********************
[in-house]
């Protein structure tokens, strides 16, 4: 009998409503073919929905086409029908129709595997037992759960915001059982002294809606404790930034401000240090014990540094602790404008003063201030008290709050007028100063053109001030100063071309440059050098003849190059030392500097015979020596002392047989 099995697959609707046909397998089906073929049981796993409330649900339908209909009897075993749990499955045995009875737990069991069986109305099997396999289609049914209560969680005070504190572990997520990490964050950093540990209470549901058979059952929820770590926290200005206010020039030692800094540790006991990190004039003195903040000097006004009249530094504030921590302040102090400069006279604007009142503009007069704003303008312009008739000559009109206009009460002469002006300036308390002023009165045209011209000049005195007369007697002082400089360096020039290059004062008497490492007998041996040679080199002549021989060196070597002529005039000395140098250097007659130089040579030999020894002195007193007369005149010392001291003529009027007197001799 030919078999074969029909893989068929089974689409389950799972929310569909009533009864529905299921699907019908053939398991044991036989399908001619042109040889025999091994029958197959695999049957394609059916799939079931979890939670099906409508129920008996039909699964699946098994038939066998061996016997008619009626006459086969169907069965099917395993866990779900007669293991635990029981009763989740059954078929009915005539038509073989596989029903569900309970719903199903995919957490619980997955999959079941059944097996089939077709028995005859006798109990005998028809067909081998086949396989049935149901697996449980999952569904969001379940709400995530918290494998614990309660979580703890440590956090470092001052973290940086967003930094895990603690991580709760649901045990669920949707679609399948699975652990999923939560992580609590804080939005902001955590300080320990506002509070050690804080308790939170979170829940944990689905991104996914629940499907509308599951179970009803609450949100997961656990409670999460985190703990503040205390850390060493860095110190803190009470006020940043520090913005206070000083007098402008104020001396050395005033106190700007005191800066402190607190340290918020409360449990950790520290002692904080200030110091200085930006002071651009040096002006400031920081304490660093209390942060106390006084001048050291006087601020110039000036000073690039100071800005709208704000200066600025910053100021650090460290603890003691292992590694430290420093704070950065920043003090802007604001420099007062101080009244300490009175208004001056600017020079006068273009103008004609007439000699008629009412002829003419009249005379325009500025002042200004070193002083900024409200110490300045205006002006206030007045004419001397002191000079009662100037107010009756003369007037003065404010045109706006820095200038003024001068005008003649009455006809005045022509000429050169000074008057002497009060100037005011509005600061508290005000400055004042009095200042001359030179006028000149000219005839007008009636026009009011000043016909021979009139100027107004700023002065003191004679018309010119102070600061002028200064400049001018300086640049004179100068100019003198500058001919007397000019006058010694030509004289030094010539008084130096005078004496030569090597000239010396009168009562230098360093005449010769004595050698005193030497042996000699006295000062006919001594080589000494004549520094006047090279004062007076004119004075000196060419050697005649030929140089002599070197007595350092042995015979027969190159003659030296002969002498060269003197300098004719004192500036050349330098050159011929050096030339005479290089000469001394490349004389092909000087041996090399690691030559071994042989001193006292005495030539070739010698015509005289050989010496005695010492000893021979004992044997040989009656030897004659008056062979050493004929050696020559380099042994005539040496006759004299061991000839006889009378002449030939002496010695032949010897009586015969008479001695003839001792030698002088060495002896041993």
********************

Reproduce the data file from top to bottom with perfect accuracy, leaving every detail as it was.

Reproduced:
[in-house]
């Protein structure tokens, strides 16, 4: 009998409503073919929905086409029908129709595997037992759960915001059982002294809606404790930034401000240090014990540094602790404008003063201030008290709050007028100063053109001030100063071309440059050098003849190059030392500097015979020596002392047989 099995697959609707046909397998089906073929049981796993409330649900339908209909009897075993749990499955045995009875737990069991069986109305099997396999289609049914209560969680005070504190572990997520990490964050950093540990209470549901058979059952929820770590926290200005206010020039030692800094540790006991990190004039003195903040000097006004009249530094504030921590302040102090400069006279604007009142503009007069704003303008312009008739000559009109206009009460002469002006300036308390002023009165045209011209000049005195007369007697002082400089360096020039290059004062008497490492007998041996040679080199002549021989060196070597002529005039000395140098250097007659130089040579030999020894002195007193007369005149010392001291003529009027007197001799 030919078999074969029909893989068929089974689409389950799972929310569909009533009864529905299921699907019908053939398991044991036989399908001619042109040889025999091994029958197959695999049957394609059916799939079931979890939670099906409508129920008996039909699964699946098994038939066998061996016997008619009626006459086969169907069965099917395993866990779900007669293991635990029981009763989740059954078929009915005539038509073989596989029903569900309970719903199903995919957490619980997955999959079941059944097996089939077709028995005859006798109990005998028809067909081998086949396989049935149901697996449980999952569904969001379940709400995530918290494998614990309660979580703890440590956090470092001052973290940086967003930094895990603690991580709760649901045990669920949707679609399948699975652990999923939560992580609590804080939005902001955590300080320990506002509070050690804080308790939170979170829940944990689905991104996914629940499907509308599951179970009803609450949100997961656990409670999460985190703990503040205390850390060493860095110190803190009470006020940043520090913005206070000083007098402008104020001396050395005033106190700007005191800066402190607190340290918020409360449990950790520290002692904080200030110091200085930006002071651009040096002006400031920081304490660093209390942060106390006084001048050291006087601020110039000036000073690039100071800005709208704000200066600025910053100021650090460290603890003691292992590694430290420093704070950065920043003090802007604001420099007062101080009244300490009175208004001056600017020079006068273009103008004609007439000699008629009412002829003419009249005379325009500025002042200004070193002083900024409200110490300045205006002006206030007045004419001397002191000079009662100037107010009756003369007037003065404010045109706006820095200038003024001068005008003649009455006809005045022509000429050169000074008057002497009060100037005011509005600061508290005000400055004042009095200042001359030179006028000149000219005839007008009636026009009011000043016909021979009139100027107004700023002065003191004679018309010119102070600061002028200064400049001018300086640049004179100068100019003198500058001919007397000019006058010694030509004289030094010539008084130096005078004496030569090597000239010396009168009562230098360093005449010769004595050698005193030497042996000699006295000062006919001594080589000494004549520094006047090279004062007076004119004075000196060419050697005649030929140089002599070197007595350092042995015979027969190159003659030296002969002498060269003197300098004719004192500036050349330098050159011929050096030339005479290089000469001394490349004389092909000087041996090399690691030559071994042989001193006292005495030539070739010698015509005289050989010496005695010492000893021979004992044997040989009656030897004659008056062979050493004929050696020559380099042994005539040496006759004299061991000839006889009378002449030939002496010695032949010897009586015969008479001695003839001792030698002088060495002896041993």